What do you do when poor dice rolling spoils the fun?

What do you do when poor dice rolling spoils the fun?

What do you do when poor dice rolling spoils the fun?

Case: the pcs face the final evil in a balcony at castle x, a magical tornado is destroying the castle at the same time very close to them. The player activates hack and slash rolls 2, his axe Falls to the floor next to the monster, he tries to retrieve it but it’s dangerous rolls a 6, the monster reaches for it first and throws it, the axe is sucked into the tornado, he then jumps to the tornado trying to catch his signature weapon spin with the tornado and come back to smash the meanie, he tries to navigate the tornado avoid all kind of harmful objects to reach his now flying weapon and rolls 3, the weapon is out of sight and possibly lost, his only hope now is reaching the floor to safety rolls 5 and dies from the fall (he was at 4hp) then rolls again for a last stinky breath of 4. See what I mean? 

24 thoughts on “What do you do when poor dice rolling spoils the fun?”

  1. Be brutal.  Take away their advantages and resources, kill a PC.  See what happens when it looks like they can’t overcome their challenges.  The lower a party gets thrown down, the more epic it will be when they come back up.

  2. I just finished a short campaign of DW, my favourite part was just after the paladin (who was played by the most bold and charismatic player, pulling everyone together and pushing them towards a goal) was eaten by ghouls in a deep pit of a dungeon, far from civilization and home.  Once everyone else literally dug their way out into open air, in the middle of a harsh desert, they just sat around mourning, trying to put their lives and the adventure back together.  It gave so much weight to the adventure, and so much depth to the characters.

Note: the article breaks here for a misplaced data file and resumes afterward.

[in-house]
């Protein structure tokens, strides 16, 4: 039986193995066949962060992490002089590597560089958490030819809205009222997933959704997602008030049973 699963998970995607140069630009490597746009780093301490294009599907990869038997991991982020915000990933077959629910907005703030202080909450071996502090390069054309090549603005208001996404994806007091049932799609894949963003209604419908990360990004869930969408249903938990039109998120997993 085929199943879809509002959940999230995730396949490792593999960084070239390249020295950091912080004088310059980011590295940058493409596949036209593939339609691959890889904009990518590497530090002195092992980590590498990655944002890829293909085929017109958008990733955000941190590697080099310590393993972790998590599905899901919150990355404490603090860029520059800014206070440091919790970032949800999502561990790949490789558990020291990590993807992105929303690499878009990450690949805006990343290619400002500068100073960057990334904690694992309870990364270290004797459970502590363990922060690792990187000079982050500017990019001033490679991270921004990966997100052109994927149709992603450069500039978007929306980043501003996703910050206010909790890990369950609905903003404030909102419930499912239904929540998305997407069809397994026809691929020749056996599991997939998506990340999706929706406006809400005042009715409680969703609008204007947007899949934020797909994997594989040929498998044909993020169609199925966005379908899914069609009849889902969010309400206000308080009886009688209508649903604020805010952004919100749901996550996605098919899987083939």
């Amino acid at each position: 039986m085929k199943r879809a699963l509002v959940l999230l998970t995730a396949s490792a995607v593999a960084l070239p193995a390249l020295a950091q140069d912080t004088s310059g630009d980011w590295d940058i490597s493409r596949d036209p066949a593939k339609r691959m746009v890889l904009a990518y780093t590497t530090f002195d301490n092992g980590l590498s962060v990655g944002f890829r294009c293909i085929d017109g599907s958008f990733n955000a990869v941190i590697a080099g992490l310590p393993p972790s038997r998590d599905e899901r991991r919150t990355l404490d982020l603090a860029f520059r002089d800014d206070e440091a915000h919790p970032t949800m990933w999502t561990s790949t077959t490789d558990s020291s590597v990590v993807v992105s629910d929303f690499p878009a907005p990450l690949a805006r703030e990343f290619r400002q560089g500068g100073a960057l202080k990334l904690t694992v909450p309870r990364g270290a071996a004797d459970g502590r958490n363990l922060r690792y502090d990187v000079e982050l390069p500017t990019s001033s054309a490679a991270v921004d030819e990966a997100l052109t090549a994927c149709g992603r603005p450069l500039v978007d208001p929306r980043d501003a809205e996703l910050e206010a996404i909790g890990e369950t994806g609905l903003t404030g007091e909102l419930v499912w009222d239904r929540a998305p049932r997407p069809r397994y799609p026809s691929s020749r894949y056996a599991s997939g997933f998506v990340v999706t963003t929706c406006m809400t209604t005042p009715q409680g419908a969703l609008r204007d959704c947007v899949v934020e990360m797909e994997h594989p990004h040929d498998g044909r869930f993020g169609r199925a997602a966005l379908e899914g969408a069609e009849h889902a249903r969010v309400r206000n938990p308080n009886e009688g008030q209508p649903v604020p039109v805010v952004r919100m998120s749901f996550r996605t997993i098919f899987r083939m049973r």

3. Everybody has a bad day. Failure is good when it’s interesting. Plus what Kevin says above. When you hit rock bottom, there’s nowhere to go but up.

  4. The magical tornado can suck the PC into a different plane/dimension. Then the next adventure features the party trying to rescue him.

    That player either plays a new (possibly temporary) character such as the party’s guide in the strange new world, or takes a hand at GMing the game for a bit.

  5. Each level of escalation there precedes naturally from the last, while allowing the player to say “Nope.  I’ll just take the licks of my previous failures” instead of pursuing their goal.  At THAT level of failure death is a reasonable result.  They gets an epic one, at least.

    Add some super-cool headnod to how they changed the world two or three sessions down the line.  Villagers erect a statue, or his brother comes to power in their clan by virtue of his legend, or the party runs into a patch of children playing “Heroic (X) and the Stinky Goblins” (cops and robbers)

  6. Each character is a hero of your game; their death, if or when it comes, should also be heroic.  A death is heroic when the character chooses to give up their life for something.  

    Reading your summary of what happened, it didn’t seem like the player was making valiant choices, merely worse and worse ones as their run of bad luck got longer and longer.  Rather than being heroic, their actions just seemed more and more despairing.

    – To me, that’s not a good way for a character to go.

    I’ve seen this sort of despair spiral a few times over the years, with the player getting more and more desperate and their judgement getting worse and worse the longer the run goes. (Why does it always seem to be four bad rolls in a row that kills a character?)  The problem is not the bad rolls per-se, it’s the bad decisions the player makes as the bad luck continues.